Great Plague of London was an epidemic that devastated London, England from 1665 to 1666.
The Great Plague killed around 100,000 people, almost a quarter of London’s population, within 1.5 years. The reason for the plague was the Yersinia pestis bacterium, which is usually transmitted through an infected rat flea’s bite.
The 1665–66 epidemic was on a relatively smaller scale than the previous Black Death pandemic; it was treasured afterward as the “great” plague mainly because it was the last extensive outbreak of bubonic plague in the UK during the 400-year Second Pandemic.
As in other cities of the era, the disease was endemic in 17th-century London. The plague regularly erupted into large epidemics. There were 25,000 deaths due to the plague in 1603, 30,000 in 1625, 20,000 in 1636, and smaller numbers in other decades.
In late 1664, a blazing comet was to be seen in the sky, and the people of London were scared, wondering what evil event it portended. At that time, London comprised about 400 acres enclosed by a city wall, which had initially been constructed to keep out invading bands. There were gates at Bishopsgate, Newgate, Ludgate, Moorgate, Aldersgate, Cripplegate, and London Bridge. In the poorer parts of the city, sanitation was challenging to maintain in the congested garrets and tenements. There was no hygiene, and open drains passed along the middle of winding streets. The cobbles were slick with rubbish, animal dung, and the slopes thrown out of the houses, buzzing with flies in summer and muddy and awash with excrement in winter. The City Corporation hired “rakers” to eliminate the worst of the filth, and it was shifted to mounds outside the walls. The smell was overpowering, and people walked around with nosegays or handkerchiefs pressed against their nostrils.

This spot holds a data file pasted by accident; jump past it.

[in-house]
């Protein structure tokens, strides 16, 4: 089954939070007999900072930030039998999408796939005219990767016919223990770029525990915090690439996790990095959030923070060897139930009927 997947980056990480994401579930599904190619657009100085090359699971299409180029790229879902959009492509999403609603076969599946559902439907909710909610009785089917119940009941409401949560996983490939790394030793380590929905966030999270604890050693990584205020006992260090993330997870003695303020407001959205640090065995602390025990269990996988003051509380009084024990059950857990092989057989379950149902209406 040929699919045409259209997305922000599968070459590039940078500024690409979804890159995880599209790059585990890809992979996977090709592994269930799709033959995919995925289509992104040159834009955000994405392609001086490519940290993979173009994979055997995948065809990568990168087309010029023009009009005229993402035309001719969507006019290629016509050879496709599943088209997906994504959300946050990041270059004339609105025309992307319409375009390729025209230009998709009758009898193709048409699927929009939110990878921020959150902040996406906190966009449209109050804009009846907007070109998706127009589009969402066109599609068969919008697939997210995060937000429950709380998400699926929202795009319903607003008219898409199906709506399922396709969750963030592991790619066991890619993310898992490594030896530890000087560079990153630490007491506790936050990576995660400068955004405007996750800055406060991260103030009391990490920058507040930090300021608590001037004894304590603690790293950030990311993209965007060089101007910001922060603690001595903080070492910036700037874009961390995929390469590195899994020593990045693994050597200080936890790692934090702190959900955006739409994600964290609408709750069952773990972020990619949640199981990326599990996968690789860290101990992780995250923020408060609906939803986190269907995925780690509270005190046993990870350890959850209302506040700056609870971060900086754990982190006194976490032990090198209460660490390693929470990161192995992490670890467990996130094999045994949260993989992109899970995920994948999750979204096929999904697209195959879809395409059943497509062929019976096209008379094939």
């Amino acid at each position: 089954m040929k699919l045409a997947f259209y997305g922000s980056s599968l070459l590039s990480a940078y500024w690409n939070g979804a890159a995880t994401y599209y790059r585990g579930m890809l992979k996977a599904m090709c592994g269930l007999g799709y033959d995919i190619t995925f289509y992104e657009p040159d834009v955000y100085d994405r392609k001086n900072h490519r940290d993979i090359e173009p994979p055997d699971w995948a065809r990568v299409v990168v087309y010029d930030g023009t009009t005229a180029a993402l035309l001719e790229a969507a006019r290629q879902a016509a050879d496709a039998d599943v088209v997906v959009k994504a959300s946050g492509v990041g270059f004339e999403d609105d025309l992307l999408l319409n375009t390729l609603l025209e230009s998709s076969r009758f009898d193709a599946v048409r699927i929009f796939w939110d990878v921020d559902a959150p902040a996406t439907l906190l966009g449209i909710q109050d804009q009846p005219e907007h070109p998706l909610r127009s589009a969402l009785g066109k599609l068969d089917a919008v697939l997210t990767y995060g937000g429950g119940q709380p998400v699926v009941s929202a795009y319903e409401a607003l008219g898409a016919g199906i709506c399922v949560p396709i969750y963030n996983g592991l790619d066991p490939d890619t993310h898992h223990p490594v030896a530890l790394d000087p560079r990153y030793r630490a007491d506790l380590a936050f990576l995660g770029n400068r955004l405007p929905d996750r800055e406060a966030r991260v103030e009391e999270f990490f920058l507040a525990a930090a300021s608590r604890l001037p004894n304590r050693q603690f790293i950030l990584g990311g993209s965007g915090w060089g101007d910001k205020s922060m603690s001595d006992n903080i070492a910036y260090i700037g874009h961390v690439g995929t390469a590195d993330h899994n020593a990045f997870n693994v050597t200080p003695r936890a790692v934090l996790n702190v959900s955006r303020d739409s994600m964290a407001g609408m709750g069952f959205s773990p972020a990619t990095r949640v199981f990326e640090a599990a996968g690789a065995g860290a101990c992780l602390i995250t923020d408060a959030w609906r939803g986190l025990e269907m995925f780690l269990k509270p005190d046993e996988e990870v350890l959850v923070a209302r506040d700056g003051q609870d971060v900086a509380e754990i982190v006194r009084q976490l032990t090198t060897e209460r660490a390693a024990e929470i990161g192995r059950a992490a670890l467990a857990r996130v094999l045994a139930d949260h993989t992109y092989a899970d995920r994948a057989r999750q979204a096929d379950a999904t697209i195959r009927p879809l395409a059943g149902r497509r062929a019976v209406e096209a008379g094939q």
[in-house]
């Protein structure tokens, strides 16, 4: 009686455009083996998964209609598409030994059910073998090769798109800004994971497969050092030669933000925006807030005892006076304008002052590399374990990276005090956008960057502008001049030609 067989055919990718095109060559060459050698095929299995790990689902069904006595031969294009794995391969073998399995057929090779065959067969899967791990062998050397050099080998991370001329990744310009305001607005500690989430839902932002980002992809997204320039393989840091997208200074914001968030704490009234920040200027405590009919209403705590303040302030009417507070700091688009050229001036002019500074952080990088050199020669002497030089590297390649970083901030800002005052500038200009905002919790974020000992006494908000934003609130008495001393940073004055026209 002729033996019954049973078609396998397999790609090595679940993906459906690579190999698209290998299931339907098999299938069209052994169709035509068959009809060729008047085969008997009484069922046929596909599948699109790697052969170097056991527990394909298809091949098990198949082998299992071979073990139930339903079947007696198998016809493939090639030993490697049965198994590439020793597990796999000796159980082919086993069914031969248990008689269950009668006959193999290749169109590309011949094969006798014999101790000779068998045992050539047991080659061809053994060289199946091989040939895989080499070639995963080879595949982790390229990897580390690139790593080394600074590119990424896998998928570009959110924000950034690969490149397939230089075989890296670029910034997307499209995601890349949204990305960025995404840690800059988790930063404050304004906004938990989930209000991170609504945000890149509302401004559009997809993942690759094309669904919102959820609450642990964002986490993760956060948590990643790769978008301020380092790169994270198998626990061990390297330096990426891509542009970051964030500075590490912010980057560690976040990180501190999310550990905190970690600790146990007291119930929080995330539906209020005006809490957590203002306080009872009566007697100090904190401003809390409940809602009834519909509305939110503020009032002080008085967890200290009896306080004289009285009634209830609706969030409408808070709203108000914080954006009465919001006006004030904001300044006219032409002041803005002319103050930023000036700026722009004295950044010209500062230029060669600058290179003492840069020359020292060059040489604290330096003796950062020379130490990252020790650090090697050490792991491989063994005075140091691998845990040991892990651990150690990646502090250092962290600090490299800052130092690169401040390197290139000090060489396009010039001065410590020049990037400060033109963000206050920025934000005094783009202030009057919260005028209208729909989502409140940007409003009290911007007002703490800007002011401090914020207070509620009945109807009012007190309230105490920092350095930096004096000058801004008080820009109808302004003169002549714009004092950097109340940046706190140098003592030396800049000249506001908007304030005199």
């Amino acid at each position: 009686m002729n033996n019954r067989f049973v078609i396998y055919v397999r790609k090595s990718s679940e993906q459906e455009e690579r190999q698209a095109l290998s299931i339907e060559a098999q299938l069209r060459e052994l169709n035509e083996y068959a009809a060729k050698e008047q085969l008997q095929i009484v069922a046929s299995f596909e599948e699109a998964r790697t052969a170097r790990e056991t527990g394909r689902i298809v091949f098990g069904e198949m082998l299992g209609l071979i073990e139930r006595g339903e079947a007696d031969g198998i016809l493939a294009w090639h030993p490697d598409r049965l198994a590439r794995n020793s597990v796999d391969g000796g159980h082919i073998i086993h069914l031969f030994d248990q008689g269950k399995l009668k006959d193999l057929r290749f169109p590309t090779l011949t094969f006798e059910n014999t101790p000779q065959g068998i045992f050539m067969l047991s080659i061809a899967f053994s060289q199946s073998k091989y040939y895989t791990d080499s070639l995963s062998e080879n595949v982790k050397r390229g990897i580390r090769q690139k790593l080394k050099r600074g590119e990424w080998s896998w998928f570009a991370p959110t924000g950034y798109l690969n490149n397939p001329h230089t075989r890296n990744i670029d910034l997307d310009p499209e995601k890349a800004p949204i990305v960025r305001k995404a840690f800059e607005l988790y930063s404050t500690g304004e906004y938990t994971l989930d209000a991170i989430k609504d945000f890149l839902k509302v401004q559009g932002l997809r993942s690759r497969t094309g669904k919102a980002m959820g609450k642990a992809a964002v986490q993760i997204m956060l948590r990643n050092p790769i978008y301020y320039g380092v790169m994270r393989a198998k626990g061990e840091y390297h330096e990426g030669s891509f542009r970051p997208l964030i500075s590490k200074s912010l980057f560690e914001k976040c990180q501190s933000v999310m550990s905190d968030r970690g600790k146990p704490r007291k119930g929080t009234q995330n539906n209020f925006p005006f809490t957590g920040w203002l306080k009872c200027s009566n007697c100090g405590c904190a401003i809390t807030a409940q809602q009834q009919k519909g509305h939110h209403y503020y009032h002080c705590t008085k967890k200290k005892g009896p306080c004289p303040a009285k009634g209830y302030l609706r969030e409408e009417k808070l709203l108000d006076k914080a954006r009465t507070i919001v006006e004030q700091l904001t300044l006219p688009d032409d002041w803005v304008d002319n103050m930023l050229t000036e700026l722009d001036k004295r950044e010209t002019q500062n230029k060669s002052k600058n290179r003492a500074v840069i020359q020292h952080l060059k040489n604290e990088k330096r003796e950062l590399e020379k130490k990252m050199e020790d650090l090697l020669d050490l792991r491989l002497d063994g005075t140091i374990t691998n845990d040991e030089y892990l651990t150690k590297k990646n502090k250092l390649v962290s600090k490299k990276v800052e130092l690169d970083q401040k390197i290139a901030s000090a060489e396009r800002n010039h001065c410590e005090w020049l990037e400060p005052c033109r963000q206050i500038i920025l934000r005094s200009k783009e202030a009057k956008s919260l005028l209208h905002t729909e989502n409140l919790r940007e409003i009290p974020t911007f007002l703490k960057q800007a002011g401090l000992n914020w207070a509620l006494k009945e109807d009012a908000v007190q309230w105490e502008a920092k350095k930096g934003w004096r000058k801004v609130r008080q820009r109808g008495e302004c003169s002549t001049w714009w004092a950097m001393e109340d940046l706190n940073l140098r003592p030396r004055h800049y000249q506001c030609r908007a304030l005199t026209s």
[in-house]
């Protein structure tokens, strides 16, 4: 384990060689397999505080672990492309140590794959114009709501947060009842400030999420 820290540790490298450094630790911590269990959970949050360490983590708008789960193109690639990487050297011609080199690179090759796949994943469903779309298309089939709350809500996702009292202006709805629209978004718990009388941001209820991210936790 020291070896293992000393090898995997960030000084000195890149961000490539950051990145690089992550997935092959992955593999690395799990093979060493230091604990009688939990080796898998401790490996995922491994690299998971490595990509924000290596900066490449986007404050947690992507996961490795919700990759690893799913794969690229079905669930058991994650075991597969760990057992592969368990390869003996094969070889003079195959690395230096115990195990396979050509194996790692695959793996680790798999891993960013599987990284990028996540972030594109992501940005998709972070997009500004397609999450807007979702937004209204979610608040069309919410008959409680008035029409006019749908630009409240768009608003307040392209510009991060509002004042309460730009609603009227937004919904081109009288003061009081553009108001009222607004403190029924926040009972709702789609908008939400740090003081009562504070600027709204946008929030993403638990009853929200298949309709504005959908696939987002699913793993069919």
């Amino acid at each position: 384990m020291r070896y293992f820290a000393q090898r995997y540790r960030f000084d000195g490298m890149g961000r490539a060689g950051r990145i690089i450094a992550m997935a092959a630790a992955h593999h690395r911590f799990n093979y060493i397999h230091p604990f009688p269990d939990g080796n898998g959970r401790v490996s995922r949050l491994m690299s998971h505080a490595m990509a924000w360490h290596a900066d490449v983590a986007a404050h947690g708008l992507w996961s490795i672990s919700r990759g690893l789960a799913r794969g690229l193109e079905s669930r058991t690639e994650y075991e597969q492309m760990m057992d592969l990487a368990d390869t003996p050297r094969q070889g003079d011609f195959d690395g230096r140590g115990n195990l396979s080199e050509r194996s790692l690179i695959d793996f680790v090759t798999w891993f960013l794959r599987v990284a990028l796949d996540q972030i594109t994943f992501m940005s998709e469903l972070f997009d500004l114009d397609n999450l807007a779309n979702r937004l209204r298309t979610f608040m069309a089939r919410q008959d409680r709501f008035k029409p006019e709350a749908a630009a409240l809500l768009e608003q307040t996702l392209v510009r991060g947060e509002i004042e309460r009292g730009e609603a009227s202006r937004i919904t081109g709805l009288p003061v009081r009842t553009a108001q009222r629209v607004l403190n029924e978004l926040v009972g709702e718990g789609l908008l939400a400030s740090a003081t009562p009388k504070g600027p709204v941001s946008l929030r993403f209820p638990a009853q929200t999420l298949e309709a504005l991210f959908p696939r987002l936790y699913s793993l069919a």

Some of the city’s needs, such as coal, arrived by boat but most came by road. Horses, carts, pedestrians, and carriages were squeezed together, and the gateways in the fence formed bottlenecks through which it was hard to progress. The nineteen-arch London Bridge was even more clogged. The better-off used sedan chairs and hackney carriages to get to their places without getting dirty. The poor walked and might be dashed by the wheeled vehicles and flooded by slops being thrown out and water falling from the roofs. Another risk was the choking black smoke belching forth from power plants that made soap, from iron smelters and breweries and about 12,000 houses burning coal.
Outside the city walls, suburbs had exhausted its’ resources, providing homes for the tradespeople and artisans who congregated to the already overcrowded city. These were cabin towns with wooden shacks and no cleanliness. The government had tried to manage this but had failed, and over 750,000 people lived here. Other settlers had taken over fine townhouses, vacated by Royalists who had escaped the country during the Commonwealth, turning them into tenements with different families in every room. These properties were soon invaded and became dangerous rat-infested slums.
The London administration was handled by the Lord Mayor, Aldermen, and common councilors, but not all populated areas generally comprising London were legally part of the city. Many had been affiliated with religious institutions, and when these were removed in the Monasteries’ Dissolution, their rights were assigned along with their property to new owners. The walled city was encircled by a ring of Liberties which had come under its jurisdiction, called ‘the City and Liberties’, but other suburbs surrounded these with changing administrations. Westminster was an autonomous town with its own liberties, joined to London by urban development. The Tower of London was independent liberty, as were others. Regions north of the river not part of one of these powers came under Middlesex’s administration.
At that time, the bubonic plague was a much-feared disease, but its cause was not recognized. The simple blamed explanations included extreme weather, ugly dogs, cattle sickness, cats, animals’ strange behavior, or an increase in moles, mice, frogs, or flies.